Comics for Beginners

Ben Tseng made an excellent list of comics for people just looking to start out.

As I’ve made [no] secret of my love for comic books, a friend of mine who has been enjoying the latest string of comic book movies asked if I had any recommendations for comics/trade paperbacks that a “comic newbie” (i.e. someone who doesn’t know the billion years of backstory that have accumulated over time in the comic worlds) might read.

Of course I do—who do you think you’re talking to? Here’s a quick list of things I’d recommend to a new reader who’d like to see what is out there in the comic world

I have some additions to make to his list, however, especially for comics newbies (and compared to him, we are all beginners).

Not-Strictly-Superhero Fantasy/Genre Comics

  • Bone (not the TV series): A really good and fast read that’s epic and personal at the same time. If the story and drawing style feel a little precious and juvenile at first, stick with it. It gets much deeper and mature later, and the characters are fantastic.
  • Fables: A superb fantasy series written by a star writer, Bill Willingham. It’s quite long, so it’s not for the feint of heart, but the premise (all fairy tale creatures live here in the real world under fake identities) is wonderful.
  • Scott Pilgrim: The books are far, far better than the movie. Sure, the main character is an ass (and not all that sympathetic, in my opinion), but the rich set of side characters really makes up for it.
  • Zot: The author and artist of this book, Scott McCloud, is probably most famous for Understanding Comics, an amazing analysis of comic book storytelling for the general audience, but this is an earlier work from him, and worth checking out. It takes him a bit to hit his stride, but especially in the later stories, the explorations of adolescence is truly remarkable. He was one of the early Western comics pioneers to incorporate Japanese anime/manga drawing techniques in his comics.

DC Comics

  • All-Star Superman (Volume 1, Volume 2): A wonderful intro to Superman comics. It’s hard to write good stories about a nearly god-like superhero (and thus a lot of Superman comics are pretty boring), but this one is actually very good, and its self-contained nature makes it a really good way to ease into comics in general.
  • The Dark Knight Returns: This, along with Batman: Year One, are considered some of Frank Miller’s greatest works in traditional superhero comics, and for good reason. The art is fantastic, and the writing is top-notch. This one is a bit more advanced; I suggest reading Year One before trying this book, but it’s totally worth it.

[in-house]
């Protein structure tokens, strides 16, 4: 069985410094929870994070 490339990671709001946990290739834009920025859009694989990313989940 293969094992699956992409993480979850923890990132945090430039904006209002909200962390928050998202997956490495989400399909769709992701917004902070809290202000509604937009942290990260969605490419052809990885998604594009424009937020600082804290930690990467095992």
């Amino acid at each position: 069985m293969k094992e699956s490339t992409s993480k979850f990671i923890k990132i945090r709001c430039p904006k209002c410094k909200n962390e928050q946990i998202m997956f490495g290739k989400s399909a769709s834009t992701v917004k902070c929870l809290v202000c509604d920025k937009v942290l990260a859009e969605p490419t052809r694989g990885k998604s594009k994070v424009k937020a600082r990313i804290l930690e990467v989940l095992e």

Marvel Comics

  • Astonishing X-Men #1-25: I’m a Marvel-comics newbie (all I knew about the X-men before I read this was what I’d seen in the movie theaters), so in my opinion, this story is great as an introduction to the X-men and the Marvel universe in general; it has a self-contained story arc, but at the same time the references to other characters and past events help to place the X-men in a larger scope in a way that fleshes out the world rather than making the Marvel universe feel obscure and intractable.

    The writing is really good, which perhaps isn’t surprising since it’s written by Joss Whedon of Buffy the Vampire Slayer and Doctor Horrible fame. Still, this is a “mainstream” comic book, in that it starts almost in media res, so a little bit of knowledge of backstory can help a lot. Hence:

    Prerequisites: Either watch X-men (the first movie), X-men: First Class, and maybe one or two other Marvel movies like Iron Man or Thor, or read New X-men, which is one of Ben’s recommendations (I followed the first path).

Tips for prospective beginners

More so than in TV and movies, there are a lot of really terrible comic books. Even from star writers, output can be uneven in quality, and plot holes and weird, forced character development are fairly common. The forced pace of comic book publishing, and the whole insider-only, boys-only nature of how comics are produced, is often the culprit, leading to bad or crippled stories and shallow characters, especially with female characters. Superhero comics especially bring out the worst in the comic book industry.

One thing that’s often hard for beginners to grasp is that usually there is one ongoing “canonical” universe in comic books, but many stories (and most of the best ones) over the years have accumulated in “alternative” universes, where some details can vary. Don’t get hung up on the variations or contradictions. Continuity (comic-book-nerd speak for preserving and referencing years and years of backstory baggage) is severely overvalued in the comic book industry, and the best stories are often timeless and stand on their own two legs. There’s a reason why many of the books Ben and I both picked are often origin stories or stories set in “alternative” universes outside of the mainstream “canon” of comic books.

It’s worth your time to look around, cherry pick the best stories (which are often not the most marketed), and ignore the impulse to “read the whole story”. Quieter, smaller stories are almost always worth more time than the huge, universe-wide, pack-every-reference-you-can-think-of comic book stories that seem to be the trend these days in superhero comics.

In summary, seek out the gems as best as you can, and skip the oceans of bad stuff.